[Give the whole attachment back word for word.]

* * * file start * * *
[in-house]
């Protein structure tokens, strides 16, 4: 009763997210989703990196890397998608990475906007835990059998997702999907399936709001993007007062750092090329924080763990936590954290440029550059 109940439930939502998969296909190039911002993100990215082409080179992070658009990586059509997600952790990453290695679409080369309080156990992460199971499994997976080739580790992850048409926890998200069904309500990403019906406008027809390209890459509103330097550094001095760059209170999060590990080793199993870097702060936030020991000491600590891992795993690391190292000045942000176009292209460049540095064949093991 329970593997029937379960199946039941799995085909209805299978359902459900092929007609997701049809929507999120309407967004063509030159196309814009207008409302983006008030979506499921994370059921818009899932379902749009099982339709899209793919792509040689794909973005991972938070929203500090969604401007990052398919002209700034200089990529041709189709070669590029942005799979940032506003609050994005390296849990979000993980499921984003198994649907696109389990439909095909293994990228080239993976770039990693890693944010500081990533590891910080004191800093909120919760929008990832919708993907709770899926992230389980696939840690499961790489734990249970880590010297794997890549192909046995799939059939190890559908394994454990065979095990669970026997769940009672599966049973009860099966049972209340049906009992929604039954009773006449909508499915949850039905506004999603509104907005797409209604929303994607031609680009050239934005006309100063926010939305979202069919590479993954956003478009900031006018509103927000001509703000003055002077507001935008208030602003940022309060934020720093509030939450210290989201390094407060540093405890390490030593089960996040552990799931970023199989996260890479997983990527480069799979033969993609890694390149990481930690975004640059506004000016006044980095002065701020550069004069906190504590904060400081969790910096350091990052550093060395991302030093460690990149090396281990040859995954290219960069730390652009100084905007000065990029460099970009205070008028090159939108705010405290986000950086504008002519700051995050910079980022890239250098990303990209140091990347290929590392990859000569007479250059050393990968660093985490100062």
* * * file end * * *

[in-house]
């Protein structure tokens, strides 16, 4: 009763997210989703990196890397998608990475906007835990059998997702999907399936709001993007007062750092090329924080763990936590954290440029550059 109940439930939502998969296909190039911002993100990215082409080179992070658009990586059509997600952790990453290695679409080369309080156990992460199971499994997976080739580790992850048409926890998200069904309500990403019906406008027809390209890459509103330097550094001095760059209170999060590990080793199993870097702060936030020991000491600590891992795993690391190292000045942000176009292209460049540095064949093991 329970593997029937379960199946039941799995085909209805299978359902459900092929007609997701049809929507999120309407967004063509030159196309814009207008409302983006008030979506499921994370059921818009899932379902749009099982339709899209793919792509040689794909973005991972938070929203500090969604401007990052398919002209700034200089990529041709189709070669590029942005799979940032506003609050994005390296849990979000993980499921984003198994649907696109389990439909095909293994990228080239993976770039990693890693944010500081990533590891910080004191800093909120919760929008990832919708993907709770899926992230389980696939840690499961790489734990249970880590010297794997890549192909046995799939059939190890559908394994454990065979095990669970026997769940009672599966049973009860099966049972209340049906009992929604039954009773006449909508499915949850039905506004999603509104907005797409209604929303994607031609680009050239934005006309100063926010939305979202069919590479993954956003478009900031006018509103927000001509703000003055002077507001935008208030602003940022309060934020720093509030939450210290989201390094407060540093405890390490030593089960996040552990799931970023199989996260890479997983990527480069799979033969993609890694390149990481930690975004640059506004000016006044980095002065701020550069004069906190504590904060400081969790910096350091990052550093060395991302030093460690990149090396281990040859995954290219960069730390652009100084905007000065990029460099970009205070008028090159939108705010405290986000950086504008002519700051995050910079980022890239250098990303990209140091990347290929590392990859000569007479250059050393990968660093985490100062």